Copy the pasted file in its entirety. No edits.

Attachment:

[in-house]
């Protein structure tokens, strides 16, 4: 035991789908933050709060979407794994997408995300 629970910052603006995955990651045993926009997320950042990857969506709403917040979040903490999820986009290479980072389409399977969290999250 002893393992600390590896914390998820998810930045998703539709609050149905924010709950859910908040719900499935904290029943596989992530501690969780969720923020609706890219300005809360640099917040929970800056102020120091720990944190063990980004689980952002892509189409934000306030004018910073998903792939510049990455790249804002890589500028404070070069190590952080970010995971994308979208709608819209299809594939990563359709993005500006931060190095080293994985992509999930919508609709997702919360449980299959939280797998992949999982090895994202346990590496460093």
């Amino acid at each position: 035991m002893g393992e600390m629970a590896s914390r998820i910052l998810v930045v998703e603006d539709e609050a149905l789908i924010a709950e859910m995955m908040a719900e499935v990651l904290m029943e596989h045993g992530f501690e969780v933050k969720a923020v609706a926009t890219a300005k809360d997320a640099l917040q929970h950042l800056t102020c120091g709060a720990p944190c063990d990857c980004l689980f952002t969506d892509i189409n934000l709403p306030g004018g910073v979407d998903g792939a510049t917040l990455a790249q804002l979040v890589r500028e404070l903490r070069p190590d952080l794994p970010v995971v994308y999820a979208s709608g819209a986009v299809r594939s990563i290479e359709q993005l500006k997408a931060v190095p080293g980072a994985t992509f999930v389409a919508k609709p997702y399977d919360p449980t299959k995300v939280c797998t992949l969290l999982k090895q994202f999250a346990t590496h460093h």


[in-house]
């Protein structure tokens, strides 16, 4: 035991789908933050709060979407794994997408995300 629970910052603006995955990651045993926009997320950042990857969506709403917040979040903490999820986009290479980072389409399977969290999250 002893393992600390590896914390998820998810930045998703539709609050149905924010709950859910908040719900499935904290029943596989992530501690969780969720923020609706890219300005809360640099917040929970800056102020120091720990944190063990980004689980952002892509189409934000306030004018910073998903792939510049990455790249804002890589500028404070070069190590952080970010995971994308979208709608819209299809594939990563359709993005500006931060190095080293994985992509999930919508609709997702919360449980299959939280797998992949999982090895994202346990590496460093």
């Amino acid at each position: 035991m002893g393992e600390m629970a590896s914390r998820i910052l998810v930045v998703e603006d539709e609050a149905l789908i924010a709950e859910m995955m908040a719900e499935v990651l904290m029943e596989h045993g992530f501690e969780v933050k969720a923020v609706a926009t890219a300005k809360d997320a640099l917040q929970h950042l800056t102020c120091g709060a720990p944190c063990d990857c980004l689980f952002t969506d892509i189409n934000l709403p306030g004018g910073v979407d998903g792939a510049t917040l990455a790249q804002l979040v890589r500028e404070l903490r070069p190590d952080l794994p970010v995971v994308y999820a979208s709608g819209a986009v299809r594939s990563i290479e359709q993005l500006k997408a931060v190095p080293g980072a994985t992509f999930v389409a919508k609709p997702y399977d919360p449980t299959k995300v939280c797998t992949l969290l999982k090895q994202f999250a346990t590496h460093h």